usna1985

10-Year Member
I have been told that the service academies and ROTC love to see that someone is applying to multiple academies and ROTC
I can't speak for the other SAs, but USNA doesn't care whether or not you apply to more than one SA and I'm not sure they even ask. They are interested in whether someone is also applying to ROTC, but I've seen no evidence to suggest that doing so provides any benefit in your application to USNA.

I suggest that candidates apply to those SAs and ROTC programs that they actually want to attend/participate in, NOT just because it might "look good." Some people are just not interested in attending ROTC (or a SA) and thus shouldn't feel the need to apply to both programs. Just be prepared to explain why you don't want to do ROTC, if asked (less likely to be asked why not doing a SA).

The same goes for SAs. There is no reason to apply to any SA if you don't have a desire to attend that SA. You won't get "bonus points" for doing so and it's a waste of your time in completing the application. I realize that kids may not be certain which SA is right for them and views may change especially after a visit. That said, most have some inkling that one or more of the SAs is not a good fit and in almost all cases, that view isn't going to change in the next few months.

The above said, MOCs like to see candidates apply to more than one SA for two reasons. First, some of them may believe that it indicates a greater desire to serve (personally, I'm not sure that's true -- being focused about your military future is also a good thing IMHO). Second, and selfishly for them, if you apply to multiple SAs (other than USCGA), it gives them more flexibility in giving you a nom to at least one. And they're about making their constituents happy. The danger in this, of course, is you get a nom to your 2nd, 3rd, or even 4th choice and no nom to your first choice. But that discussion is for another day . . .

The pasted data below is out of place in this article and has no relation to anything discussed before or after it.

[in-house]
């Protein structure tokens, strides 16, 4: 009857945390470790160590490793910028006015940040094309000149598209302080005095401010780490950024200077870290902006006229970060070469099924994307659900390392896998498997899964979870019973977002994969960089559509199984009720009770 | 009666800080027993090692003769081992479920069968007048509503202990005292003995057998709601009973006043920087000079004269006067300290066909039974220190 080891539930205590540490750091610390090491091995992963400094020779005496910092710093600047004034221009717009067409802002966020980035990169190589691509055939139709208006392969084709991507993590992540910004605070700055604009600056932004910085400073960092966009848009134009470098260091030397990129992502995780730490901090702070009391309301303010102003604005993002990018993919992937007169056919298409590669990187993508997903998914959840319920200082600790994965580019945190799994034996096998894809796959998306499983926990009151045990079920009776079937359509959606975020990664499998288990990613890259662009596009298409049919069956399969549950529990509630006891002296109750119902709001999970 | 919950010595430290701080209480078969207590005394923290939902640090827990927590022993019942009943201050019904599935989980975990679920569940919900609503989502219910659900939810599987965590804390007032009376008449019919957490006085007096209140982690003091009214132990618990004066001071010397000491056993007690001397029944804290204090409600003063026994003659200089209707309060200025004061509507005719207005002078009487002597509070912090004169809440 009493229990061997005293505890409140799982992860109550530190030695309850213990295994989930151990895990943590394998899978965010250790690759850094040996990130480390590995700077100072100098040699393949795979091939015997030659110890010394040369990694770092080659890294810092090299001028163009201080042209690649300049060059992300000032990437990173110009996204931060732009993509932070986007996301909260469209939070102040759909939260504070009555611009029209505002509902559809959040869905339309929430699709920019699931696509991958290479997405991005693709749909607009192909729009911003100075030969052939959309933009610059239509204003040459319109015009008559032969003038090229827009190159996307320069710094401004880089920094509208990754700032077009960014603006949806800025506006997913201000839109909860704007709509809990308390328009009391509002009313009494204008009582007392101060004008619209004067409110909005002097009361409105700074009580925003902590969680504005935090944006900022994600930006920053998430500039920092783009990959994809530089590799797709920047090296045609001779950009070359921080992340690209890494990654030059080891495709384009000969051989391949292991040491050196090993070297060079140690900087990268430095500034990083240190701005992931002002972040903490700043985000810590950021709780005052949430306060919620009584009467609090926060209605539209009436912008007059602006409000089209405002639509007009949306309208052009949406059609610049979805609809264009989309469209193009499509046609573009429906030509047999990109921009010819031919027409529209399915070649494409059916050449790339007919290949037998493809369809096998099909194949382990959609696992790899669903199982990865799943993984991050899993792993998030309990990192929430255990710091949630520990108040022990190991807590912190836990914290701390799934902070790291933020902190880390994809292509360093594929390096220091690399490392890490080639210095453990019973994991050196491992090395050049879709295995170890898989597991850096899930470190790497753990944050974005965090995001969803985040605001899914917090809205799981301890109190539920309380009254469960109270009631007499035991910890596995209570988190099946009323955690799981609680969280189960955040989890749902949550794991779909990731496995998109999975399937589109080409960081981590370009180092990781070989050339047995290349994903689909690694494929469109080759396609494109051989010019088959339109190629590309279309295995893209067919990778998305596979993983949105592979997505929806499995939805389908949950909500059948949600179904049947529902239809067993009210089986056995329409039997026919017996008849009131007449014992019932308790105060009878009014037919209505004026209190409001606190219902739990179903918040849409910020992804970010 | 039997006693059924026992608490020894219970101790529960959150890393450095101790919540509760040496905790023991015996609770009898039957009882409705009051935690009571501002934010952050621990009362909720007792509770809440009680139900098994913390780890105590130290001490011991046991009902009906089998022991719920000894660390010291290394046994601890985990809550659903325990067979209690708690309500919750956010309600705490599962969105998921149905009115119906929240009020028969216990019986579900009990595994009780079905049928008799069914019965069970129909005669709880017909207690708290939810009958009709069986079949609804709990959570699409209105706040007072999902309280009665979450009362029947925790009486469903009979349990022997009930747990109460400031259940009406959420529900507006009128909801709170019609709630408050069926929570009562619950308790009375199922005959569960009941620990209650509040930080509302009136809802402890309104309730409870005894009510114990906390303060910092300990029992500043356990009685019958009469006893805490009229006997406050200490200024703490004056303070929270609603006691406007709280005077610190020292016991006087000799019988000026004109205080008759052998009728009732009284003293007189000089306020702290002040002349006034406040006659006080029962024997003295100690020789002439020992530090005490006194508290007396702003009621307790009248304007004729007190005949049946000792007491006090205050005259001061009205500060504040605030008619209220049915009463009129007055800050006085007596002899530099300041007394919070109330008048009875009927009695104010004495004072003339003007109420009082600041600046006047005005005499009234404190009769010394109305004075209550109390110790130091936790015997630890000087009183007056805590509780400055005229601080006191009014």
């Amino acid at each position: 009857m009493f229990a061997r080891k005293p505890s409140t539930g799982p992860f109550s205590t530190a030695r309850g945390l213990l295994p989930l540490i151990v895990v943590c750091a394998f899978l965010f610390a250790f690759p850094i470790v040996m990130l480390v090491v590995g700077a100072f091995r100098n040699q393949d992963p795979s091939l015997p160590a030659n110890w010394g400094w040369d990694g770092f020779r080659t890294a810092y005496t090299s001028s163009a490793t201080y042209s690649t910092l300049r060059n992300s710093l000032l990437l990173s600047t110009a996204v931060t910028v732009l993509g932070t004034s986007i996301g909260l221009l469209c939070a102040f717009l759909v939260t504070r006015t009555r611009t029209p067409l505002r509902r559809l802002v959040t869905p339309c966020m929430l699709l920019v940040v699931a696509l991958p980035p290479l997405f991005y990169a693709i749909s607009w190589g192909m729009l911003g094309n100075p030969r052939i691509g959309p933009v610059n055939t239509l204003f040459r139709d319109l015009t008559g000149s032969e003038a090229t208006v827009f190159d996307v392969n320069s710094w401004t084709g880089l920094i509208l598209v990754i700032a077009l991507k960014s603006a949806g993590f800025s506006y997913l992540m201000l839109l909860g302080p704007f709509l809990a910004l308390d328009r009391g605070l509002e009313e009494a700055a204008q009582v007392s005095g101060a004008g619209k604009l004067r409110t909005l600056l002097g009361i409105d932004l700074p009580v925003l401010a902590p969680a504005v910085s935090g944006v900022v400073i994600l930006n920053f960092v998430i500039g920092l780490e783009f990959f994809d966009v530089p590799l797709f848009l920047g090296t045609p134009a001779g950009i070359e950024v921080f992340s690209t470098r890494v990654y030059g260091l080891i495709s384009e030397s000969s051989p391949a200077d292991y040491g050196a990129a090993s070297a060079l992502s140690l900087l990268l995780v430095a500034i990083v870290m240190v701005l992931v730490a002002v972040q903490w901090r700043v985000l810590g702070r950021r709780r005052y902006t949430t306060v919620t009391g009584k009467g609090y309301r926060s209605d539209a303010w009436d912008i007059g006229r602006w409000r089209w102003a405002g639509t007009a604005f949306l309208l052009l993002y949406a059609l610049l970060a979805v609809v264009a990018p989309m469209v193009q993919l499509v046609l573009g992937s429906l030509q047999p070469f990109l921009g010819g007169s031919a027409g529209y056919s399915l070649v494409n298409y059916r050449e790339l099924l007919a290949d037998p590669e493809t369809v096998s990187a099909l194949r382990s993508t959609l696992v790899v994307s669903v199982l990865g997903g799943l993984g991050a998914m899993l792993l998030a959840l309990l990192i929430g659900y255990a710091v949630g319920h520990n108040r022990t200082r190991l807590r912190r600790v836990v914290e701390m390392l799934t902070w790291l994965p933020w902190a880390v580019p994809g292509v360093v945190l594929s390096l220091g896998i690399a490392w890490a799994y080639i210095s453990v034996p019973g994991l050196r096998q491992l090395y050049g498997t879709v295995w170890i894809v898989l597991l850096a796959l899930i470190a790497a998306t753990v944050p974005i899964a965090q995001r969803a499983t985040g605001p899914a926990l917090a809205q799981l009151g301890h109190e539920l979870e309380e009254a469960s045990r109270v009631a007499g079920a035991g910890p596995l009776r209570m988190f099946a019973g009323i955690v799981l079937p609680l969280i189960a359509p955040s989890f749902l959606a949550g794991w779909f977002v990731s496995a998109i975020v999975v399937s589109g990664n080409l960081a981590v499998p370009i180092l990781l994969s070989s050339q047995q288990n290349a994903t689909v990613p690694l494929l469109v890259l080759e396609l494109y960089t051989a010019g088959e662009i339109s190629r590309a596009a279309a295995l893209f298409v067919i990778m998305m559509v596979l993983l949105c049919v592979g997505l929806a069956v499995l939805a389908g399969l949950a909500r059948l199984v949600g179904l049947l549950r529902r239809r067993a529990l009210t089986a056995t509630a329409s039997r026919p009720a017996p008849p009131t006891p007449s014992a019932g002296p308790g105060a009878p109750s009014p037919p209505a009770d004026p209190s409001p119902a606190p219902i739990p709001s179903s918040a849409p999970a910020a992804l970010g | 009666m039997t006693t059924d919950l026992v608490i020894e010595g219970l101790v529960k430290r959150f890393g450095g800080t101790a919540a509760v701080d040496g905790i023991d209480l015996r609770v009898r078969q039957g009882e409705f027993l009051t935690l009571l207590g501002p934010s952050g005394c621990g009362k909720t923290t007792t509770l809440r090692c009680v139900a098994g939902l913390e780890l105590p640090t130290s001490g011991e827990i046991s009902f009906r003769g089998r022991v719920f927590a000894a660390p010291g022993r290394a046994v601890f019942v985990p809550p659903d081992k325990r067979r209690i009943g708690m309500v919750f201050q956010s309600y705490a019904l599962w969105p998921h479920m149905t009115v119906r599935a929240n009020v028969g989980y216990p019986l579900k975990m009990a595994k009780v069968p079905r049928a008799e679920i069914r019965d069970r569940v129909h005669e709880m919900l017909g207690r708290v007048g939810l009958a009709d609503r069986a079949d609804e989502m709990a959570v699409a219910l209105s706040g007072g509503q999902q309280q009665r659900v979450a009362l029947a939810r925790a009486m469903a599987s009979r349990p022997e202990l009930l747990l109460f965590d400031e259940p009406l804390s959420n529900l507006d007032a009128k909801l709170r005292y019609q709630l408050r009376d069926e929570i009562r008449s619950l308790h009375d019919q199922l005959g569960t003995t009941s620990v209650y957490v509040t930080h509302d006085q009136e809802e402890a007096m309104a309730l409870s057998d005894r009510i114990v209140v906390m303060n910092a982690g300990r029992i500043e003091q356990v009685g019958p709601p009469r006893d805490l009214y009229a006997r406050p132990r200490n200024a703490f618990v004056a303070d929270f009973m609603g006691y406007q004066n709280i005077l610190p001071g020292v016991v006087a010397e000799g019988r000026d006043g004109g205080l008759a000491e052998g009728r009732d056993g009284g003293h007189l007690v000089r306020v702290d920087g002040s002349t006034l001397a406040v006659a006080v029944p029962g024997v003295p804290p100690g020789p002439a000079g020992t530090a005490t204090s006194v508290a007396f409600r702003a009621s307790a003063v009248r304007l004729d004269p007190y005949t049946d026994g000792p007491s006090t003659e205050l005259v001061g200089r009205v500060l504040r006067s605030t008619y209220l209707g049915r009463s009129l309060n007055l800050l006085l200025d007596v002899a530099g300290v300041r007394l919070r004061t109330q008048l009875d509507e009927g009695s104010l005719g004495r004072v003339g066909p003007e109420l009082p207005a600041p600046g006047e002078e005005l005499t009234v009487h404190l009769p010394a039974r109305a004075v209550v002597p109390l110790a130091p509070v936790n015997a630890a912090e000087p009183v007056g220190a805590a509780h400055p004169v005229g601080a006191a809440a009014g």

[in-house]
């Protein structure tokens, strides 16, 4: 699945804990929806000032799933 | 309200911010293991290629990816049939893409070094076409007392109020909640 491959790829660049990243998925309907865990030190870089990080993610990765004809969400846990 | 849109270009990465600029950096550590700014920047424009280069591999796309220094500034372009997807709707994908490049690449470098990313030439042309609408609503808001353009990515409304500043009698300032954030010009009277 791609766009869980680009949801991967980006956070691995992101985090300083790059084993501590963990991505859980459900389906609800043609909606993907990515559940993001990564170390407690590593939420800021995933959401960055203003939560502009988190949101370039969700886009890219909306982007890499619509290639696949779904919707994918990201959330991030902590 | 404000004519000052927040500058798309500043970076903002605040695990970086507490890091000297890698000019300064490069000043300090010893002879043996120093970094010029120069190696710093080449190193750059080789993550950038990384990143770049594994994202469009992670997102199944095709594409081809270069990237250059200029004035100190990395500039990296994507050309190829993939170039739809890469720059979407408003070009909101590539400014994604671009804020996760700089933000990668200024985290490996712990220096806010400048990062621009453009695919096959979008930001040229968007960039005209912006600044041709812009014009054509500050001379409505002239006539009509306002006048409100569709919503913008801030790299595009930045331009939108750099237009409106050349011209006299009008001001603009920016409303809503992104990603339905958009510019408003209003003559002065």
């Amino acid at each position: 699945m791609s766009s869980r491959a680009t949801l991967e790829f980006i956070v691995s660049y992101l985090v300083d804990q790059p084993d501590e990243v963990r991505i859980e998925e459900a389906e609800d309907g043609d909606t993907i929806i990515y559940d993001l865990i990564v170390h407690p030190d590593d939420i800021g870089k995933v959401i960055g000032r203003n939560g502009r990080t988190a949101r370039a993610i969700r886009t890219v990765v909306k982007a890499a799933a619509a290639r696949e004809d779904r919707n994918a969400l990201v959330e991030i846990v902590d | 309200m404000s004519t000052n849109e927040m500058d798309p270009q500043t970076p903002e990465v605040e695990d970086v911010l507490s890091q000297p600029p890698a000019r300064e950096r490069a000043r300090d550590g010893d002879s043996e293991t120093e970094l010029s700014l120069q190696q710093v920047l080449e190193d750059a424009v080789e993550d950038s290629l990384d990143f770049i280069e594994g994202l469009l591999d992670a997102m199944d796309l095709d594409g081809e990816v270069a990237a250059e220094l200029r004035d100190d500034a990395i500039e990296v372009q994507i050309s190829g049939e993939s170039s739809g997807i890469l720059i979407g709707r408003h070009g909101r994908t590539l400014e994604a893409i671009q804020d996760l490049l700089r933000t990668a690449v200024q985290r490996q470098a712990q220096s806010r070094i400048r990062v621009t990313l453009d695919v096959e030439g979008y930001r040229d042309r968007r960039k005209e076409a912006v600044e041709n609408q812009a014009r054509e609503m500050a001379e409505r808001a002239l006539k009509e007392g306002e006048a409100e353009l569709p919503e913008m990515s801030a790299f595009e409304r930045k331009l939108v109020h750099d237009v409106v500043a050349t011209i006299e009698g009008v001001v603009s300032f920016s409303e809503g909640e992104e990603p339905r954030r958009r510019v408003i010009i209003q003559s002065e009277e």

Norfolk63

BGO and MidDad
5-Year Member
Totally agree with the posts above... And have one thing to add. If you really want to go to the USNA, you should...
Apply for a NROTC scholarship asap.

The hard cold truth is despite the strength of your application to USNA, it is still a gamble that may take one or even two re-applications to make it. Consequently, an NROTC scholarship is not simply a "Plan B," it offers a significant advantage to a re-app's chances of being selected and succeeding at the Academy once you get there.

My DS had a very strong app out of hs with a 33 ACT score, 3 varsity letters, Eagle scout, blah blah blah and made the Wait list. The NROTC scholarship allowed him to improve his reapp exponentially, earning 3 noms, a perfect CFA, and the leadership and Navy experience that got him an Appointment to Class of 2021 where he is having a blast at plebe summer as a write this.

Good luck!
 
Totally agree with the posts above... And have one thing to add. If you really want to go to the USNA, you should...
Apply for a NROTC scholarship asap.

The hard cold truth is despite the strength of your application to USNA, it is still a gamble that may take one or even two re-applications to make it. Consequently, an NROTC scholarship is not simply a "Plan B," it offers a significant advantage to a re-app's chances of being selected and succeeding at the Academy once you get there.

My DS had a very strong app out of hs with a 33 ACT score, 3 varsity letters, Eagle scout, blah blah blah and made the Wait list. The NROTC scholarship allowed him to improve his reapp exponentially, earning 3 noms, a perfect CFA, and the leadership and Navy experience that got him an Appointment to Class of 2021 where he is having a blast at plebe summer as a write this.

Good luck!
Wow! That is awesome and congrats to your DS! She has submitted her applications to both USNA and NROTC. She passed the USNA CFA at the Summer Seminar. Could you please tell me when she takes her fitness test for NROTC as it was not part of the initial application?